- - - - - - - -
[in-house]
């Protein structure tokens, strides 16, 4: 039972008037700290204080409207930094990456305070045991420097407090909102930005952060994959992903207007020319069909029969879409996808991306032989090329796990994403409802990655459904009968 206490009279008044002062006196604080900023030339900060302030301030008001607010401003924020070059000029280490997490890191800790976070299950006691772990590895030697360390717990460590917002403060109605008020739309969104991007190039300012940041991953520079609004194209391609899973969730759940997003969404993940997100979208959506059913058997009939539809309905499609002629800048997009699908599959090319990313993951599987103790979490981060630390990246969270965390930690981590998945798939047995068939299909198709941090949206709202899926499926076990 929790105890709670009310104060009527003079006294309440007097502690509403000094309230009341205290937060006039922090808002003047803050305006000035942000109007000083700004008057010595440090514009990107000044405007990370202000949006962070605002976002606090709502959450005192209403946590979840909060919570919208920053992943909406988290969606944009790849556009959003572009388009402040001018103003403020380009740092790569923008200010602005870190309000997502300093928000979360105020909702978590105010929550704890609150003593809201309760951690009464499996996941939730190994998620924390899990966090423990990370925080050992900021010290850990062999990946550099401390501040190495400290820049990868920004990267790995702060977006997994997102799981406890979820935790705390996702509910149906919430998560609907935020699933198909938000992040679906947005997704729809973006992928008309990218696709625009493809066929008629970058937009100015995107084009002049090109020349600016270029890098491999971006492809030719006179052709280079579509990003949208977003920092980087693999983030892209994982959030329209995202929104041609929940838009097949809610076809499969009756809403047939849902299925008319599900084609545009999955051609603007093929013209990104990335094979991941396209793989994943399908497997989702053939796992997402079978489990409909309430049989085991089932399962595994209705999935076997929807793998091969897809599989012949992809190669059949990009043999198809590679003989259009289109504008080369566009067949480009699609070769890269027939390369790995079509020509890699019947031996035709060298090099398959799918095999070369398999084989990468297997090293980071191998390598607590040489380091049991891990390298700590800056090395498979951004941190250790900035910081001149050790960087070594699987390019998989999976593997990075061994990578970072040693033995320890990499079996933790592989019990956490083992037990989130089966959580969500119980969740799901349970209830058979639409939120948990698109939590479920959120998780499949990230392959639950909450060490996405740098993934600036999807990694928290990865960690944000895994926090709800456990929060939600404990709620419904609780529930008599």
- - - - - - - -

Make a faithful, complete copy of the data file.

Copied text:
[in-house]
């Protein structure tokens, strides 16, 4: 039972008037700290204080409207930094990456305070045991420097407090909102930005952060994959992903207007020319069909029969879409996808991306032989090329796990994403409802990655459904009968 206490009279008044002062006196604080900023030339900060302030301030008001607010401003924020070059000029280490997490890191800790976070299950006691772990590895030697360390717990460590917002403060109605008020739309969104991007190039300012940041991953520079609004194209391609899973969730759940997003969404993940997100979208959506059913058997009939539809309905499609002629800048997009699908599959090319990313993951599987103790979490981060630390990246969270965390930690981590998945798939047995068939299909198709941090949206709202899926499926076990 929790105890709670009310104060009527003079006294309440007097502690509403000094309230009341205290937060006039922090808002003047803050305006000035942000109007000083700004008057010595440090514009990107000044405007990370202000949006962070605002976002606090709502959450005192209403946590979840909060919570919208920053992943909406988290969606944009790849556009959003572009388009402040001018103003403020380009740092790569923008200010602005870190309000997502300093928000979360105020909702978590105010929550704890609150003593809201309760951690009464499996996941939730190994998620924390899990966090423990990370925080050992900021010290850990062999990946550099401390501040190495400290820049990868920004990267790995702060977006997994997102799981406890979820935790705390996702509910149906919430998560609907935020699933198909938000992040679906947005997704729809973006992928008309990218696709625009493809066929008629970058937009100015995107084009002049090109020349600016270029890098491999971006492809030719006179052709280079579509990003949208977003920092980087693999983030892209994982959030329209995202929104041609929940838009097949809610076809499969009756809403047939849902299925008319599900084609545009999955051609603007093929013209990104990335094979991941396209793989994943399908497997989702053939796992997402079978489990409909309430049989085991089932399962595994209705999935076997929807793998091969897809599989012949992809190669059949990009043999198809590679003989259009289109504008080369566009067949480009699609070769890269027939390369790995079509020509890699019947031996035709060298090099398959799918095999070369398999084989990468297997090293980071191998390598607590040489380091049991891990390298700590800056090395498979951004941190250790900035910081001149050790960087070594699987390019998989999976593997990075061994990578970072040693033995320890990499079996933790592989019990956490083992037990989130089966959580969500119980969740799901349970209830058979639409939120948990698109939590479920959120998780499949990230392959639950909450060490996405740098993934600036999807990694928290990865960690944000895994926090709800456990929060939600404990709620419904609780529930008599």